Quantum Key encryption device developed at LANL. LANL photo.

Technology development firm AlliedMinds says it has set up a new company, Whitewood Encryption Systems, to develop quantum-crypto technology under an R&D licensing arrangement with Los Alamos National Laboratory.

Photon-based quantum crypto has been known to face some technical difficulties, such as geographical distance limitations, but it offers considerable promise due to ways it can be used to generate what are believed to be unique unbreakable keys, among other attributes. (Full Story)



Particle physics to aid nuclear cleanup

Postdoc Elena Guardincerri, right, and undergraduate research assistant Shelby Fellows prepare a lead hemisphere for muon tomography. LANL photo.

An international team of physicists and engineers plans to use these particles to peek inside Fukushima Daiichi’s reactor cores. The team hopes that with muon-vision, the exact level of destruction inside—and consequently the best method of decommissioning the site—will become clear.

Since the early 2000s, a small team at Los Alamos National Laboratory in New Mexico has developed technology that uses muons to examine fragile or otherwise inaccessible nuclear materials. (Full Story)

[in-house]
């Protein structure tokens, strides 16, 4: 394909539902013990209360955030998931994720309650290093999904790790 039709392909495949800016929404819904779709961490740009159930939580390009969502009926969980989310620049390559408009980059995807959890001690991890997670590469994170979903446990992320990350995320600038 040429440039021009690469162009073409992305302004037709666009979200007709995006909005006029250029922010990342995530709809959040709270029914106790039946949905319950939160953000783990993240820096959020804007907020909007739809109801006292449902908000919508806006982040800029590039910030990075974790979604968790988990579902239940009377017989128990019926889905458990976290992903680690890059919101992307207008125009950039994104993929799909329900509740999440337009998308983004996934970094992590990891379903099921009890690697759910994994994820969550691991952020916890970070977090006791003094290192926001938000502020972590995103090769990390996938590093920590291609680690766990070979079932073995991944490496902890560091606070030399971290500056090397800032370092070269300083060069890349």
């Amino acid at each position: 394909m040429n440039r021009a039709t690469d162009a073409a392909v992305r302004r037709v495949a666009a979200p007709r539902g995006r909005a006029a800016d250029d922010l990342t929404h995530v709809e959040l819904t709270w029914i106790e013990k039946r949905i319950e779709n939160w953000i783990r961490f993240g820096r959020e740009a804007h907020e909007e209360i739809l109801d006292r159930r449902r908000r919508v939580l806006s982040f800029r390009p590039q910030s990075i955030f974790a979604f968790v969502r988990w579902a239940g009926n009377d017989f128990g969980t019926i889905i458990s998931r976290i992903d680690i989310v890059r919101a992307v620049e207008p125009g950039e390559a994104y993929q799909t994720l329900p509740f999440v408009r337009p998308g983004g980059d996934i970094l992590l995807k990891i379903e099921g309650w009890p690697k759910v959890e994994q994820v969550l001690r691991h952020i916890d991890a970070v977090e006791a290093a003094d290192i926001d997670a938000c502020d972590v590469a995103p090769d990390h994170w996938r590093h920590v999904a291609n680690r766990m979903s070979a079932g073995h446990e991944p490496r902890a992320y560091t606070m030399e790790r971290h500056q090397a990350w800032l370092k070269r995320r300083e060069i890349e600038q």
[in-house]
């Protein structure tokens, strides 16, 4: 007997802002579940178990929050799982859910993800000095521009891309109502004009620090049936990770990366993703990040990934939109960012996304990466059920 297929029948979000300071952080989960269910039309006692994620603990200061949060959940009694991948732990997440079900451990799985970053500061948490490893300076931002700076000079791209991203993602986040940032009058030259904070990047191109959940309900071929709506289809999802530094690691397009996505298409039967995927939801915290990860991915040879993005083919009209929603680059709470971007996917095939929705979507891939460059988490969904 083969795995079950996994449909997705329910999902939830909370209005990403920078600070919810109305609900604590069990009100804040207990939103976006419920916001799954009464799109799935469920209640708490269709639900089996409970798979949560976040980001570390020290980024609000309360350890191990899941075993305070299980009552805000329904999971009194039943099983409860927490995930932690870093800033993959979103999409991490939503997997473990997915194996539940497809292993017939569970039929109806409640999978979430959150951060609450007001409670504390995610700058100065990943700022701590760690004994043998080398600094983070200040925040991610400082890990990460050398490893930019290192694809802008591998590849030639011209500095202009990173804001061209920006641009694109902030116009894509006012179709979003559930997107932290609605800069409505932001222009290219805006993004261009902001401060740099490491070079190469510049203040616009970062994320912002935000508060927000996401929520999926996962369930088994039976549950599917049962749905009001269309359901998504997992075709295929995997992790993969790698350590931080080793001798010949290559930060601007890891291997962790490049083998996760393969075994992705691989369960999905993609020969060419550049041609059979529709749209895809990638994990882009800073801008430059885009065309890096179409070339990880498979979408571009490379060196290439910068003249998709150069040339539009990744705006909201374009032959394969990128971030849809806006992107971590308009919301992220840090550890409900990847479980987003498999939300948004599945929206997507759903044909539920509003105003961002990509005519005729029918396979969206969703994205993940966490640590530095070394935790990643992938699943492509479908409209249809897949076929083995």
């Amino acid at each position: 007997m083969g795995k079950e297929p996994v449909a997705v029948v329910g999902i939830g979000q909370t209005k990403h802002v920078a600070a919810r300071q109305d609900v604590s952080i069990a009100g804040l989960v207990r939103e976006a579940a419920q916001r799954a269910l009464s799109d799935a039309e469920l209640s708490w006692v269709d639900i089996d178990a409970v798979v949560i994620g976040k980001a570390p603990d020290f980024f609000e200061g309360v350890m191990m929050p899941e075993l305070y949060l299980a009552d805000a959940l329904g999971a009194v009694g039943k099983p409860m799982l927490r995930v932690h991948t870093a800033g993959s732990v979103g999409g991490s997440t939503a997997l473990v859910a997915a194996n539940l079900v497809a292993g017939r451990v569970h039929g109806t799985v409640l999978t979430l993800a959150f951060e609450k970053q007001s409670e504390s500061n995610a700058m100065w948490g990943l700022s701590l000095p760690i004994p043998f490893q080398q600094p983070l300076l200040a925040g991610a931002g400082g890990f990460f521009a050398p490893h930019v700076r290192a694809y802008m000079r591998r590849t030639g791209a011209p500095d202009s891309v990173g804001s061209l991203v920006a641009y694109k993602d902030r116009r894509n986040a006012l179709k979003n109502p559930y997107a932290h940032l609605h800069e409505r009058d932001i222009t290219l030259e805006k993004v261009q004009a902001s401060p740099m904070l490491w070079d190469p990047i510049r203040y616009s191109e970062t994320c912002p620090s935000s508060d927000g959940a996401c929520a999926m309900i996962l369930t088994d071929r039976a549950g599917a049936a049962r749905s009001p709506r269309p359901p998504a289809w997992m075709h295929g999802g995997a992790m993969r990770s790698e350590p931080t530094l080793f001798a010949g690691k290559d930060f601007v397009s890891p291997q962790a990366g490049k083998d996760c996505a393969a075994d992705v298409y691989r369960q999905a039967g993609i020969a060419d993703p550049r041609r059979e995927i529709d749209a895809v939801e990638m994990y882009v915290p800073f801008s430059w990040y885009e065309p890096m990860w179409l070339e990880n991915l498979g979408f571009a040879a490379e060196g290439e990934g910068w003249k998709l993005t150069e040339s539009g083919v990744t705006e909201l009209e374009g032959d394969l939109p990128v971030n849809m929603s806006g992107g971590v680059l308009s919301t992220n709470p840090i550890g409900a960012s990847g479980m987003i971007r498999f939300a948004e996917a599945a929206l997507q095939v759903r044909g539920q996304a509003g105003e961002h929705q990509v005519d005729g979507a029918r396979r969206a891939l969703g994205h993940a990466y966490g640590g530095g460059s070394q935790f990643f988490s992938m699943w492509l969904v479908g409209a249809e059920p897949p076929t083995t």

Ion beams simulate nuclear-reactor damage

Three accelerators at the Michigan Ion Beam Laboratory. U. Mich. photo.

Damage to nuclear-reactor components caused by neutron irradiation across several years can be simulated with ion beams in just a few days. That is the finding of researchers in the US, who have used ions to create the same fabric of tiny structural defects found in long-running reactors.

Microstructural damage to the duct had already been studied extensively by researchers from the Los Alamos National Laboratory using atom probe microscopy, electron microscopy and other techniques. (Full Story)



Robots come out in full force

Several robotics teams from Los Alamos gathered at the Bradbury Science Museum on Friday to show off their handmade robots. In attendance were Project Y from Los Alamos High School, FIRST Robotics team from UNM-LA, FIRST Lego Atomic Phoenixes, FIRST Tech Challenge from Los Alamos Middle School and the Radioactive Fireflies. (Full Story)


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Friday, August 22, 2014



10Best: Los Alamos, N.M., without security clearance

The Bradbury Science Museum. From USA Today.

Los Alamos is home to Los Alamos National Laboratory (LANL), a secure government lab that is still responsible in part for the nation's nuclear arsenal. But Los Alamos is also a community that is happy to share its history with visitors from all over the world, be it the 1940s or the 1200s, when ancestors of today's New Mexico Pueblo tribes called the forested canyons here home. Here are the 10 best things to enjoy in and near this storied northern New Mexico city that don't need a security clearance. (Full Story)



Training bees to detect diabetes

Robert Wingo on KRQE News13.